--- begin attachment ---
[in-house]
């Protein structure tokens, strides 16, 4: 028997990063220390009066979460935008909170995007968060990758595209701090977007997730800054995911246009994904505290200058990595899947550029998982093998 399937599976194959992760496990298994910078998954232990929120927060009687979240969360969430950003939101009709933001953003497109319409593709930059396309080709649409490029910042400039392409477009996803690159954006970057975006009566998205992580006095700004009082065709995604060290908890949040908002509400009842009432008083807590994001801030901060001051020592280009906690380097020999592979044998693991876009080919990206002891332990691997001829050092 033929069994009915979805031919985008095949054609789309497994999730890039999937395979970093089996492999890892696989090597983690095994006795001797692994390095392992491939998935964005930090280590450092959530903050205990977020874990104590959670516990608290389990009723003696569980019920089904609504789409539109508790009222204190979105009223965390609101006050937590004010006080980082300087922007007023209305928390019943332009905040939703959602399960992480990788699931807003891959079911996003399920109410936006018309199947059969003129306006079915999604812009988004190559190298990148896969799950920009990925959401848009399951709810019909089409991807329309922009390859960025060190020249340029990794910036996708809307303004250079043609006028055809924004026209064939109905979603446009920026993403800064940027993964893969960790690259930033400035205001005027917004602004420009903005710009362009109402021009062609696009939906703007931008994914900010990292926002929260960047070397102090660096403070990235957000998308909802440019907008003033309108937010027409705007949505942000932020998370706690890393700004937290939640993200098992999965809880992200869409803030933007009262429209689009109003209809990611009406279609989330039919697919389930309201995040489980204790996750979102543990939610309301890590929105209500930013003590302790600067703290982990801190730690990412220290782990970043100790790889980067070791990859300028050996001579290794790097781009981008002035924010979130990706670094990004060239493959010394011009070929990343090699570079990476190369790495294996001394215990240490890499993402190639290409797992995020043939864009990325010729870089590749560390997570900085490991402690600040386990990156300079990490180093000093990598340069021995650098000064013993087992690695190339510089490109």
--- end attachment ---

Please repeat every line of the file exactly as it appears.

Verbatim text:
[in-house]
């Protein structure tokens, strides 16, 4: 028997990063220390009066979460935008909170995007968060990758595209701090977007997730800054995911246009994904505290200058990595899947550029998982093998 399937599976194959992760496990298994910078998954232990929120927060009687979240969360969430950003939101009709933001953003497109319409593709930059396309080709649409490029910042400039392409477009996803690159954006970057975006009566998205992580006095700004009082065709995604060290908890949040908002509400009842009432008083807590994001801030901060001051020592280009906690380097020999592979044998693991876009080919990206002891332990691997001829050092 033929069994009915979805031919985008095949054609789309497994999730890039999937395979970093089996492999890892696989090597983690095994006795001797692994390095392992491939998935964005930090280590450092959530903050205990977020874990104590959670516990608290389990009723003696569980019920089904609504789409539109508790009222204190979105009223965390609101006050937590004010006080980082300087922007007023209305928390019943332009905040939703959602399960992480990788699931807003891959079911996003399920109410936006018309199947059969003129306006079915999604812009988004190559190298990148896969799950920009990925959401848009399951709810019909089409991807329309922009390859960025060190020249340029990794910036996708809307303004250079043609006028055809924004026209064939109905979603446009920026993403800064940027993964893969960790690259930033400035205001005027917004602004420009903005710009362009109402021009062609696009939906703007931008994914900010990292926002929260960047070397102090660096403070990235957000998308909802440019907008003033309108937010027409705007949505942000932020998370706690890393700004937290939640993200098992999965809880992200869409803030933007009262429209689009109003209809990611009406279609989330039919697919389930309201995040489980204790996750979102543990939610309301890590929105209500930013003590302790600067703290982990801190730690990412220290782990970043100790790889980067070791990859300028050996001579290794790097781009981008002035924010979130990706670094990004060239493959010394011009070929990343090699570079990476190369790495294996001394215990240490890499993402190639290409797992995020043939864009990325010729870089590749560390997570900085490991402690600040386990990156300079990490180093000093990598340069021995650098000064013993087992690695190339510089490109």